Northern European Renaissance (pt. 4)

A huge artist of the Northern European Renaissance was the Flemish painter Hieronymus Bosch.  His attention to detail was equally impressive.  Here is his painting entitled Death and the Miser, painted around 1485-1490.
There is a lot going on in this painting.  First of all, if you don't know what the word "miser" means, go look it up; it's a great word.  The miser lies on his deathbed here, torn between good and evil.  Death, the skeleton entering in through the door, ready to strike with his sharp arrow, indicates that his time is almost up.  The angel next to him urges him to place his trust in Christ, pointing to the crucifix in the window.  The miser is about to look at the crucifix but is also reaching for the money being offered him by a demon.  Indeed, there are a lot of little demons running around in this picture, signifying that this man is well on his way to joining the rest of the demons in Hell because of his wicked lifestyle.  We see some of his wicked lifestyle played out for us.  At the foot of the miser's bed is a scene from his past.  We see the miser himself, dressed in green (the color of greed), holding onto a crucifix with one hand and, with the other, reaching for a bag of money (again being handed to him by a demon, implying that he is getting the money through immoral means).  One of the demons is even holding up a papal indulgence (payment made to the church in order to acquire salvation).  Ah! the greed and corruption of many of those who claim to be so humbly devout in their religion!  Bosch was onto something here; this was painted before the Reformation, when Luther attacked the idea of papal indulgences.
We see demons, a greedy miser, and Death himself in this painting, but the presence of the angel is meant to show that no matter how evil a man has been during his life, he can be saved if he asks for forgiveness before dying.  But which do you think the miser will choose?  His room already communicates the air of the Lake of Fire with its color scheme—a fiery orange bed and a red ceiling.  Bleak?  Actually Bosch hints at satirical humor.  The whole painting has the hint of a comic edge to it with all those cartoonish-looking demons—it's making fun of those greedy religious leaders (here, namely the Catholics) who are really nothing but money-loving swindlers who will come to their own demise because they can't refuse a bag of money even when it's offered by the devil.
Bosch's most famous triptych, The Creation, consists of a left panel for Earthly Paradise (the Garden of Eden), a right panel for Hell, and a very curious center panel for what is called the Garden of Earthly Delights, wherein a lot of really strange things are going on.  That's a really weird one; I won't post it here.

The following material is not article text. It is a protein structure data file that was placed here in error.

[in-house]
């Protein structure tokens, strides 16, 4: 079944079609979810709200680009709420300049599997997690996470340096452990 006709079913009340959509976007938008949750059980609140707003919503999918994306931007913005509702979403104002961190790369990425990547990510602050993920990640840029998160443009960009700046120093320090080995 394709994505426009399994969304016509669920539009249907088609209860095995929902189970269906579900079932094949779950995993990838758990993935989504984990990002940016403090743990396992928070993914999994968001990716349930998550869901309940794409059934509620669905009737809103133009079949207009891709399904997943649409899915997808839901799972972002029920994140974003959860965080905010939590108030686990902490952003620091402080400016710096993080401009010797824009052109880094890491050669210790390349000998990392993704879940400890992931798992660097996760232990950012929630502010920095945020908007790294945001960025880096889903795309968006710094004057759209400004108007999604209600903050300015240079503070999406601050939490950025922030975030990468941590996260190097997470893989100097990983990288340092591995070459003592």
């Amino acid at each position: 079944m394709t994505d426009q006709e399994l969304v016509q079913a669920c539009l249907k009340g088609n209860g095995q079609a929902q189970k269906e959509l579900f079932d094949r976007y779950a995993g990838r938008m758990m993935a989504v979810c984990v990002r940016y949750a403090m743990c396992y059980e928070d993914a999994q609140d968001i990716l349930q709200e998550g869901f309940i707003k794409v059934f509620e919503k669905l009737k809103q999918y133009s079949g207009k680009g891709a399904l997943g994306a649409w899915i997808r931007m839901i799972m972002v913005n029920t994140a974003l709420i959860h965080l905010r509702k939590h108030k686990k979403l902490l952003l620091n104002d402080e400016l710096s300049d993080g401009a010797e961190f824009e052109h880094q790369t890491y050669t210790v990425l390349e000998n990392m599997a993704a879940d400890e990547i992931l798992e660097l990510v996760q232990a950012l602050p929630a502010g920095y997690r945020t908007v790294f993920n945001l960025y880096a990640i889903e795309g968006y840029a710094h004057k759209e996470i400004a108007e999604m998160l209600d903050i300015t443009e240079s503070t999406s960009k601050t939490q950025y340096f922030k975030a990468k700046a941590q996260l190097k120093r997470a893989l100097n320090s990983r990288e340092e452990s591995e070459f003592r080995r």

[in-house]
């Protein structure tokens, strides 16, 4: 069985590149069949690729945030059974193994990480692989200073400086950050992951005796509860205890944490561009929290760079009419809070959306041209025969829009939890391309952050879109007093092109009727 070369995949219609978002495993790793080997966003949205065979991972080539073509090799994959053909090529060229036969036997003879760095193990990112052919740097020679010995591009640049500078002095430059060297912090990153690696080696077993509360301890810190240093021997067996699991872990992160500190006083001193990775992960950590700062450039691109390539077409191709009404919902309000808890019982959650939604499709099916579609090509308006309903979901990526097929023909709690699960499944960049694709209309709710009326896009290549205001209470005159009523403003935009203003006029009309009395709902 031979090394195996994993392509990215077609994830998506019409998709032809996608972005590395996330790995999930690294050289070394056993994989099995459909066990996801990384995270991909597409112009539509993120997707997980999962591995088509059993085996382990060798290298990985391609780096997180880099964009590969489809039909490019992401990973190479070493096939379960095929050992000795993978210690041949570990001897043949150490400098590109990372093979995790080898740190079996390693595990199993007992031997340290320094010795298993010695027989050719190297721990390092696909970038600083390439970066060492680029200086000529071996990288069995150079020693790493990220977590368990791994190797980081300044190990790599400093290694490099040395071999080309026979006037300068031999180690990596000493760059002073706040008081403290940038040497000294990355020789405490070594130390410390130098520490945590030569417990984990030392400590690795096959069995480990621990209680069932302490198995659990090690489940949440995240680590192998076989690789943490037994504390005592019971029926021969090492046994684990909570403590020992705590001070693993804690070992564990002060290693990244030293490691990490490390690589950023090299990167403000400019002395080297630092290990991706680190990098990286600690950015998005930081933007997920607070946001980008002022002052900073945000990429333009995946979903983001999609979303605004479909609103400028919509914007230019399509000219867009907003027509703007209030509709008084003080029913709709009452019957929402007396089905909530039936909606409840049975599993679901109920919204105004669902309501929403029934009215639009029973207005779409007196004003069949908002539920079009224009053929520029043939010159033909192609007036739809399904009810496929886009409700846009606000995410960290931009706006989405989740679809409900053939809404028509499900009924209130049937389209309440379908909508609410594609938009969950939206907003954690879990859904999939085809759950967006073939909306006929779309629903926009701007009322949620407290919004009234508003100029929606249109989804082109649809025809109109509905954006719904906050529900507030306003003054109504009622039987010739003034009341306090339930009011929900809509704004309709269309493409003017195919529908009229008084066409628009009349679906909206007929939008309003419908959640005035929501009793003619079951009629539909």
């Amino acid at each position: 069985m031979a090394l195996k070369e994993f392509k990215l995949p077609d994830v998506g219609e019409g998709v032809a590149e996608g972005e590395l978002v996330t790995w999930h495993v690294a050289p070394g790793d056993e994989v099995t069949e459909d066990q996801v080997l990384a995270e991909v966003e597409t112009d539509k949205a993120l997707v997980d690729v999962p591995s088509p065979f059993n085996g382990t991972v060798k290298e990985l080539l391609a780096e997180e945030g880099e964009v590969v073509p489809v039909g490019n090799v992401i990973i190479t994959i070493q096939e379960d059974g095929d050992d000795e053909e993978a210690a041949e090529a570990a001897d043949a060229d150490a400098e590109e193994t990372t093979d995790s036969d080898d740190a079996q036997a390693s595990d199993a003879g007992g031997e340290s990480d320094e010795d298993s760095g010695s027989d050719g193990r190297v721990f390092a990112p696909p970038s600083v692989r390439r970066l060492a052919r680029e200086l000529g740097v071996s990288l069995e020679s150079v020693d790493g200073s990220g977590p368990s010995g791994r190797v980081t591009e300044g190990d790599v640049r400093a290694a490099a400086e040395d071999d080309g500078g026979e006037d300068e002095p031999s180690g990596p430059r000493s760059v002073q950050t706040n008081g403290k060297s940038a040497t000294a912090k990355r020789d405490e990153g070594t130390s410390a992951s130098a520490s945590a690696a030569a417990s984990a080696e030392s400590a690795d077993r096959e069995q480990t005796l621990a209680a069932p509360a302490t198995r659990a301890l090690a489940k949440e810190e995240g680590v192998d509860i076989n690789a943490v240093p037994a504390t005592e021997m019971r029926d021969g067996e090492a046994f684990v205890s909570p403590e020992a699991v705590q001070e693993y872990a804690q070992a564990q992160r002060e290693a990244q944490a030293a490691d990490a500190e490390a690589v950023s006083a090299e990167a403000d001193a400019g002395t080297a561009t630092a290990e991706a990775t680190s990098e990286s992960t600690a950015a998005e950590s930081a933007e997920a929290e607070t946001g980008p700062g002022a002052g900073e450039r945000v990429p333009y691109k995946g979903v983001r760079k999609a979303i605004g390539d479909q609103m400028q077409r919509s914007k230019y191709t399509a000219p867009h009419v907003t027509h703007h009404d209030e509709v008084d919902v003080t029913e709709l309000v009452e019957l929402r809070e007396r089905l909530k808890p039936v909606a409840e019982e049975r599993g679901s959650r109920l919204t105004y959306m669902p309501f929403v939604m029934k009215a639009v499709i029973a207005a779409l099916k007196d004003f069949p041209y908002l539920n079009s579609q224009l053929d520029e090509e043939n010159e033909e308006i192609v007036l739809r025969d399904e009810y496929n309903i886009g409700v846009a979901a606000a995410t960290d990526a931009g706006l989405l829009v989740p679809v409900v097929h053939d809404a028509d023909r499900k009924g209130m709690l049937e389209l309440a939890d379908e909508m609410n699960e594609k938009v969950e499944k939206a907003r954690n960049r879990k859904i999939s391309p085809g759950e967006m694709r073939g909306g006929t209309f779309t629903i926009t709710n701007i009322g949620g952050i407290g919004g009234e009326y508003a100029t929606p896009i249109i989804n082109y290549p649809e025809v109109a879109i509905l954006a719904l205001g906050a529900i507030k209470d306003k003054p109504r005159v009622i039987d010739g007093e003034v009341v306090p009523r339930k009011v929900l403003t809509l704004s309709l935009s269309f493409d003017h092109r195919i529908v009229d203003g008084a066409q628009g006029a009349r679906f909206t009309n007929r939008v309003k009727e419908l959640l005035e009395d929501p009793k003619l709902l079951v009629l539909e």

Sunday, March 3, 2013

Northern European Renaissance (pt. 3)

Campin's Merode Altarpiece is not only an example of a fine oil painting but is also a definitive painting of the Northern European Renaissance.  It is a triptych, which is a painting on three hinged panels that can be folded together.  The three panels of Campin's altarpiece show three images: the donors of the work kneeling in a garden, the Annunciation, and Joseph working in his carpentry shop.
First off on the left panel we see the patrons who commissioned Campin to paint this.  They are kneeling humbly and the woman is holding prayer beads, so it's safe to say these patrons wanted to be remembered for their religious devotion.  The man has even removed his hat.
On the right panel is Joseph the carpenter seen with woodworking tools of the time.  Campin took time to paint the realistic wood shavings, nails, and lines—stunning attention to detail.  The tools at the bottom of the picture serve as hidden symbolism, something Campin mastered.  The saw, axe, and rod all refer to Isaiah 10:15.
The center panel, the Annunciation, contains lots of symbolism, so take another look.
This is the moment when the angel Gabriel comes to Mary to announce her pregnancy with the Messiah.  The angel is of course wearing white, signaling his purity, and Mary is wearing a red dress once again, symbolic of Christ's blood to be shed.  By the way, Campin's precision with detail here again shown: look at all the creases and folds of her dress.  It also makes her appear a lot larger than she really is.  She is sitting calmly, reading her Bible.  The white linen towels hanging on the wall behind her further proclaim her purity—white linen is symbolic of purity.  The empty pot next to those denotes that Mary is "a clean vessel to be filled."  (I'm not making this up.)  On the table we see an open book, the pages of which are turning (perhaps the angel entered with a gust of wind that caused the pages to turn—at any rate it doesn't faze Mary from her devotion to the Word).  There is a candle on the table—remember that candles and light are a symbol of God's presence.  But this candle is extinguished—there is a lit one above the fireplace, though—foreshadowing Christ's death.  There are three flowers in the vase, representing the Trinity, one of which has not bloomed yet (the Messiah, who actually makes an appearance in this painting).  Lastly, the embryo (I guess?) of our Lord, carrying His own miniature cross, comes down from Heaven, enters through the window, and is seen heading straight for Mary's belly.